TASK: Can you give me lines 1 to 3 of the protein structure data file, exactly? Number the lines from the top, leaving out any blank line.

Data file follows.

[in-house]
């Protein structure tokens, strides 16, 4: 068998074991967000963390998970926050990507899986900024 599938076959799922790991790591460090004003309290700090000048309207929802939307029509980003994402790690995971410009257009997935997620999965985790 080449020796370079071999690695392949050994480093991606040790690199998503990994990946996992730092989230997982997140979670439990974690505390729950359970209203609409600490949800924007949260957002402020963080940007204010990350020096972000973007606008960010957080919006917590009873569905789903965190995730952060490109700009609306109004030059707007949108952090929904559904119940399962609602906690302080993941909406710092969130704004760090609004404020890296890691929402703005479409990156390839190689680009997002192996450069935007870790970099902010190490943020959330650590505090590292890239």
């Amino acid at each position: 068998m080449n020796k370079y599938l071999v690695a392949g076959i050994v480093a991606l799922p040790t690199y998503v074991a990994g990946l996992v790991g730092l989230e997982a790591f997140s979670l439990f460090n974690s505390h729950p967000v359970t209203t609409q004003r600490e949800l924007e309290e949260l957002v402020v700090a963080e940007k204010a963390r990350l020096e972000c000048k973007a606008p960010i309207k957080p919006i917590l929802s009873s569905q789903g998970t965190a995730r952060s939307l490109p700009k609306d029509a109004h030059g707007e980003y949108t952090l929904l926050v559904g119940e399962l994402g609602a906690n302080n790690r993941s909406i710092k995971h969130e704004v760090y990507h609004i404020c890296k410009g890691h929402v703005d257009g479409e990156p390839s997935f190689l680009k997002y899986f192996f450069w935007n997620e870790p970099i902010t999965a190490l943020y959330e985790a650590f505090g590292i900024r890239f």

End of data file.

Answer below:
[in-house]
């Protein structure tokens, strides 16, 4: 068998074991967000963390998970926050990507899986900024 599938076959799922790991790591460090004003309290700090000048309207929802939307029509980003994402790690995971410009257009997935997620999965985790 080449020796370079071999690695392949050994480093991606040790690199998503990994990946996992730092989230997982997140979670439990974690505390729950359970209203609409600490949800924007949260957002402020963080940007204010990350020096972000973007606008960010957080919006917590009873569905789903965190995730952060490109700009609306109004030059707007949108952090929904559904119940399962609602906690302080993941909406710092969130704004760090609004404020890296890691929402703005479409990156390839190689680009997002192996450069935007870790970099902010190490943020959330650590505090590292890239």
């Amino acid at each position: 068998m080449n020796k370079y599938l071999v690695a392949g076959i050994v480093a991606l799922p040790t690199y998503v074991a990994g990946l996992v790991g730092l989230e997982a790591f997140s979670l439990f460090n974690s505390h729950p967000v359970t209203t609409q004003r600490e949800l924007e309290e949260l957002v402020v700090a963080e940007k204010a963390r990350l020096e972000c000048k973007a606008p960010i309207k957080p919006i917590l929802s009873s569905q789903g998970t965190a995730r952060s939307l490109p700009k609306d029509a109004h030059g707007e980003y949108t952090l929904l926050v559904g119940e399962l994402g609602a906690n302080n790690r993941s909406i710092k995971h969130e704004v760090y990507h609004i404020c890296k410009g890691h929402v703005d257009g479409e990156p390839s997935f190689l680009k997002y899986f192996f450069w935007n997620e870790p970099i902010t999965a190490l943020y959330e985790a650590f505090g590292i900024r890239f």